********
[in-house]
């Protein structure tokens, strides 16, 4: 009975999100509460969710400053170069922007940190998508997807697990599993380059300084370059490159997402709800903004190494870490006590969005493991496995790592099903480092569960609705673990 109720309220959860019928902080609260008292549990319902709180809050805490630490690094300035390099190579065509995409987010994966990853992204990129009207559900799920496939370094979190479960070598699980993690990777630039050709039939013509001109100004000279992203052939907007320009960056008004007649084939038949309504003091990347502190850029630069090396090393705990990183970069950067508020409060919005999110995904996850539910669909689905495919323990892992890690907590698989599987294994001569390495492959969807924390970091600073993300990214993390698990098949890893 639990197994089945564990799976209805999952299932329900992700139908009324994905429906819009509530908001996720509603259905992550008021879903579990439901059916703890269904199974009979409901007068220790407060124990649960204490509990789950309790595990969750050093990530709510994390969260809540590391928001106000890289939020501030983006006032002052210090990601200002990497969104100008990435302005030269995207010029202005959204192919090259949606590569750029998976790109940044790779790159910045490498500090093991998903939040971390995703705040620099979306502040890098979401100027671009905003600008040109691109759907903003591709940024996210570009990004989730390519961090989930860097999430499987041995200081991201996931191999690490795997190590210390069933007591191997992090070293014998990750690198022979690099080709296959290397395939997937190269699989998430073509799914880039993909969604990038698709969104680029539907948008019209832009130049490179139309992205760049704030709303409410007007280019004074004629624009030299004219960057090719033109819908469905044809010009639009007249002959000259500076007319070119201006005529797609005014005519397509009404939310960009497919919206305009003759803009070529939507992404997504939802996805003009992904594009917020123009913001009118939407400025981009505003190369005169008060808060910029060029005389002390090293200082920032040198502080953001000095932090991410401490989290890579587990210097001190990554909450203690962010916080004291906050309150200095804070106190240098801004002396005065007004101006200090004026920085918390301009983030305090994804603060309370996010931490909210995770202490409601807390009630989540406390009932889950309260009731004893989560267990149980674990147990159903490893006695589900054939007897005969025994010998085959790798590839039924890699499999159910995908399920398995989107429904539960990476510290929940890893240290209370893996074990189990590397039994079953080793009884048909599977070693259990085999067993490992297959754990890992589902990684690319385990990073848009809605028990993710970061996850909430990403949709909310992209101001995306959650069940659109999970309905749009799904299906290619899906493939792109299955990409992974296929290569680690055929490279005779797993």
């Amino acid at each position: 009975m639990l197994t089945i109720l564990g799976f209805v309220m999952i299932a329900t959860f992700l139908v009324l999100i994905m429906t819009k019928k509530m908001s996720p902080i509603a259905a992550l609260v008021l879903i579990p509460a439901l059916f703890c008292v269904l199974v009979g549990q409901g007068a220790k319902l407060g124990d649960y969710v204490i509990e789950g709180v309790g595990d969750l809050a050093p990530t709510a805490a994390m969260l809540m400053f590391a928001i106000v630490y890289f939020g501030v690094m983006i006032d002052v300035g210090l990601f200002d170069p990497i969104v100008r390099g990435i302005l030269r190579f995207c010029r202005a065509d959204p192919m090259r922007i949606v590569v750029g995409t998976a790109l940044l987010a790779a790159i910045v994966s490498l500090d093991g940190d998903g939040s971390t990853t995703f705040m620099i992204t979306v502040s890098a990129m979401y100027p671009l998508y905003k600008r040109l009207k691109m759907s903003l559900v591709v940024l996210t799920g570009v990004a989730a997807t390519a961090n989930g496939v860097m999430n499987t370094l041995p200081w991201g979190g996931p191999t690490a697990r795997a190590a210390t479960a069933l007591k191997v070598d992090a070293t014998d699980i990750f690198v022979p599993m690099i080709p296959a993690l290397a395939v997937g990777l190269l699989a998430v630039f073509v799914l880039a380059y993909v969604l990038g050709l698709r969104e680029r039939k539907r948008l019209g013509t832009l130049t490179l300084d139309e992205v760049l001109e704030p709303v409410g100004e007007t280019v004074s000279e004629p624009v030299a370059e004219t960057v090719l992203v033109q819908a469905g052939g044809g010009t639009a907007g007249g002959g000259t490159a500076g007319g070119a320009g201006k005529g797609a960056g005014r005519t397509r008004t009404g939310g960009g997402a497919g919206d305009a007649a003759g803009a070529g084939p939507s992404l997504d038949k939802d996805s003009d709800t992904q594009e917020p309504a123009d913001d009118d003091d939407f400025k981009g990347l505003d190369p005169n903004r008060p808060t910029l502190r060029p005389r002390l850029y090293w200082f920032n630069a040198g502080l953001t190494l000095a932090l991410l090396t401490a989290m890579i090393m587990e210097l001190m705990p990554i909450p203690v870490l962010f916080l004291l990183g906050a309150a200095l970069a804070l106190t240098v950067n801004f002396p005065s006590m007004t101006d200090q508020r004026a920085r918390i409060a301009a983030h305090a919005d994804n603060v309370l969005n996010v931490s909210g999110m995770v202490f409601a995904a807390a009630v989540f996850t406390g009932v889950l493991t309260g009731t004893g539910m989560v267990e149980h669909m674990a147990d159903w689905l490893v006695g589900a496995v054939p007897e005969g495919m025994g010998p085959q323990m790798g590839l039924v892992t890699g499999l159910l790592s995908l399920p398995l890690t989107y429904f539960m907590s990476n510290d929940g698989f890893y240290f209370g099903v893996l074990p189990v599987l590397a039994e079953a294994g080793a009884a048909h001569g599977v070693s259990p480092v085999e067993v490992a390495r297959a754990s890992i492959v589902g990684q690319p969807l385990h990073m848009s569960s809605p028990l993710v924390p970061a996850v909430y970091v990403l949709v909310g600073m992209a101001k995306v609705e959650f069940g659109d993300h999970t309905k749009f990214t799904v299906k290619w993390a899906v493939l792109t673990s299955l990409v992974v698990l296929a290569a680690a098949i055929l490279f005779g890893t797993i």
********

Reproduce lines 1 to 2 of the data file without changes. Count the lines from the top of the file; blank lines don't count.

[in-house]
């Protein structure tokens, strides 16, 4: 009975999100509460969710400053170069922007940190998508997807697990599993380059300084370059490159997402709800903004190494870490006590969005493991496995790592099903480092569960609705673990 109720309220959860019928902080609260008292549990319902709180809050805490630490690094300035390099190579065509995409987010994966990853992204990129009207559900799920496939370094979190479960070598699980993690990777630039050709039939013509001109100004000279992203052939907007320009960056008004007649084939038949309504003091990347502190850029630069090396090393705990990183970069950067508020409060919005999110995904996850539910669909689905495919323990892992890690907590698989599987294994001569390495492959969807924390970091600073993300990214993390698990098949890893 639990197994089945564990799976209805999952299932329900992700139908009324994905429906819009509530908001996720509603259905992550008021879903579990439901059916703890269904199974009979409901007068220790407060124990649960204490509990789950309790595990969750050093990530709510994390969260809540590391928001106000890289939020501030983006006032002052210090990601200002990497969104100008990435302005030269995207010029202005959204192919090259949606590569750029998976790109940044790779790159910045490498500090093991998903939040971390995703705040620099979306502040890098979401100027671009905003600008040109691109759907903003591709940024996210570009990004989730390519961090989930860097999430499987041995200081991201996931191999690490795997190590210390069933007591191997992090070293014998990750690198022979690099080709296959290397395939997937190269699989998430073509799914880039993909969604990038698709969104680029539907948008019209832009130049490179139309992205760049704030709303409410007007280019004074004629624009030299004219960057090719033109819908469905044809010009639009007249002959000259500076007319070119201006005529797609005014005519397509009404939310960009497919919206305009003759803009070529939507992404997504939802996805003009992904594009917020123009913001009118939407400025981009505003190369005169008060808060910029060029005389002390090293200082920032040198502080953001000095932090991410401490989290890579587990210097001190990554909450203690962010916080004291906050309150200095804070106190240098801004002396005065007004101006200090004026920085918390301009983030305090994804603060309370996010931490909210995770202490409601807390009630989540406390009932889950309260009731004893989560267990149980674990147990159903490893006695589900054939007897005969025994010998085959790798590839039924890699499999159910995908399920398995989107429904539960990476510290929940890893240290209370893996074990189990590397039994079953080793009884048909599977070693259990085999067993490992297959754990890992589902990684690319385990990073848009809605028990993710970061996850909430990403949709909310992209101001995306959650069940659109999970309905749009799904299906290619899906493939792109299955990409992974296929290569680690055929490279005779797993």